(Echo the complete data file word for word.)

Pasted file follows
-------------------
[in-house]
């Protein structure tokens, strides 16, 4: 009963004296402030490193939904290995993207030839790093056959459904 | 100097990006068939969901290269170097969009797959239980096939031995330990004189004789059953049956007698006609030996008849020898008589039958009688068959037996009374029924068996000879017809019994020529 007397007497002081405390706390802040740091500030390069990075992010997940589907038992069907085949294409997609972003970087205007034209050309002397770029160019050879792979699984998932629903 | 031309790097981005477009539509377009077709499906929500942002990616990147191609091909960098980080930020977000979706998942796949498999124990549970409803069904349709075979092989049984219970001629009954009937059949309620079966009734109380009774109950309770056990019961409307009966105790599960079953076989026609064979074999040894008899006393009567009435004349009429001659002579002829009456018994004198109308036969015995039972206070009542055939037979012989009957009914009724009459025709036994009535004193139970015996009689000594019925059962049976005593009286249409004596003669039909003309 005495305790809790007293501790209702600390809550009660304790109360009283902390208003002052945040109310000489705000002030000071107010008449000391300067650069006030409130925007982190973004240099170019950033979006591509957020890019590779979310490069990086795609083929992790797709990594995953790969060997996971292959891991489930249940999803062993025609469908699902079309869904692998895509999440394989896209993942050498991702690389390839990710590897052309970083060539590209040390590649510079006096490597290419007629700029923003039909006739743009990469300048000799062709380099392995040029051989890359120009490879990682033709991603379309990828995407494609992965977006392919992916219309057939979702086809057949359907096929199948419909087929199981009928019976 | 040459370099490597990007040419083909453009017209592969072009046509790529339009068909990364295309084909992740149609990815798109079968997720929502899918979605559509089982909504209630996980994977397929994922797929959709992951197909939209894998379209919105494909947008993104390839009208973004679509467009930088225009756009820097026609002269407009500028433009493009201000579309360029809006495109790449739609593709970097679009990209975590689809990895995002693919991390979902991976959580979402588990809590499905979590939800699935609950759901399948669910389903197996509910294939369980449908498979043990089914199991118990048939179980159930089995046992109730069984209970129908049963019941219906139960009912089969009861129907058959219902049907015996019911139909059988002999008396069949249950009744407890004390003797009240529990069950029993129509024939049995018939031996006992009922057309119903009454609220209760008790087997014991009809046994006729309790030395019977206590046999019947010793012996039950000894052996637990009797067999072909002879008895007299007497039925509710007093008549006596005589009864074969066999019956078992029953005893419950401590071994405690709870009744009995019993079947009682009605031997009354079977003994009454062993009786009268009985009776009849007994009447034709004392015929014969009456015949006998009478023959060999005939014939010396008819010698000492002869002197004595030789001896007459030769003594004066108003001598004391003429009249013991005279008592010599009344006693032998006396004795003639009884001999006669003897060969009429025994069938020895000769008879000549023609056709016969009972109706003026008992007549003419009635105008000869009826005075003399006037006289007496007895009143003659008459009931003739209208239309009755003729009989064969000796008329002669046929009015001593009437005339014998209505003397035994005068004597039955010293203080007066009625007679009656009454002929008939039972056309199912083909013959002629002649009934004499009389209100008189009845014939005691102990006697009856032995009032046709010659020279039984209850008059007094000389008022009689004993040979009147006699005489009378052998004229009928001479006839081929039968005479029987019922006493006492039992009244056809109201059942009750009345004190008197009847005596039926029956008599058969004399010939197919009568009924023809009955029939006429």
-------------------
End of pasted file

[in-house]
């Protein structure tokens, strides 16, 4: 009963004296402030490193939904290995993207030839790093056959459904 | 100097990006068939969901290269170097969009797959239980096939031995330990004189004789059953049956007698006609030996008849020898008589039958009688068959037996009374029924068996000879017809019994020529 007397007497002081405390706390802040740091500030390069990075992010997940589907038992069907085949294409997609972003970087205007034209050309002397770029160019050879792979699984998932629903 | 031309790097981005477009539509377009077709499906929500942002990616990147191609091909960098980080930020977000979706998942796949498999124990549970409803069904349709075979092989049984219970001629009954009937059949309620079966009734109380009774109950309770056990019961409307009966105790599960079953076989026609064979074999040894008899006393009567009435004349009429001659002579002829009456018994004198109308036969015995039972206070009542055939037979012989009957009914009724009459025709036994009535004193139970015996009689000594019925059962049976005593009286249409004596003669039909003309 005495305790809790007293501790209702600390809550009660304790109360009283902390208003002052945040109310000489705000002030000071107010008449000391300067650069006030409130925007982190973004240099170019950033979006591509957020890019590779979310490069990086795609083929992790797709990594995953790969060997996971292959891991489930249940999803062993025609469908699902079309869904692998895509999440394989896209993942050498991702690389390839990710590897052309970083060539590209040390590649510079006096490597290419007629700029923003039909006739743009990469300048000799062709380099392995040029051989890359120009490879990682033709991603379309990828995407494609992965977006392919992916219309057939979702086809057949359907096929199948419909087929199981009928019976 | 040459370099490597990007040419083909453009017209592969072009046509790529339009068909990364295309084909992740149609990815798109079968997720929502899918979605559509089982909504209630996980994977397929994922797929959709992951197909939209894998379209919105494909947008993104390839009208973004679509467009930088225009756009820097026609002269407009500028433009493009201000579309360029809006495109790449739609593709970097679009990209975590689809990895995002693919991390979902991976959580979402588990809590499905979590939800699935609950759901399948669910389903197996509910294939369980449908498979043990089914199991118990048939179980159930089995046992109730069984209970129908049963019941219906139960009912089969009861129907058959219902049907015996019911139909059988002999008396069949249950009744407890004390003797009240529990069950029993129509024939049995018939031996006992009922057309119903009454609220209760008790087997014991009809046994006729309790030395019977206590046999019947010793012996039950000894052996637990009797067999072909002879008895007299007497039925509710007093008549006596005589009864074969066999019956078992029953005893419950401590071994405690709870009744009995019993079947009682009605031997009354079977003994009454062993009786009268009985009776009849007994009447034709004392015929014969009456015949006998009478023959060999005939014939010396008819010698000492002869002197004595030789001896007459030769003594004066108003001598004391003429009249013991005279008592010599009344006693032998006396004795003639009884001999006669003897060969009429025994069938020895000769008879000549023609056709016969009972109706003026008992007549003419009635105008000869009826005075003399006037006289007496007895009143003659008459009931003739209208239309009755003729009989064969000796008329002669046929009015001593009437005339014998209505003397035994005068004597039955010293203080007066009625007679009656009454002929008939039972056309199912083909013959002629002649009934004499009389209100008189009845014939005691102990006697009856032995009032046709010659020279039984209850008059007094000389008022009689004993040979009147006699005489009378052998004229009928001479006839081929039968005479029987019922006493006492039992009244056809109201059942009750009345004190008197009847005596039926029956008599058969004399010939197919009568009924023809009955029939006429």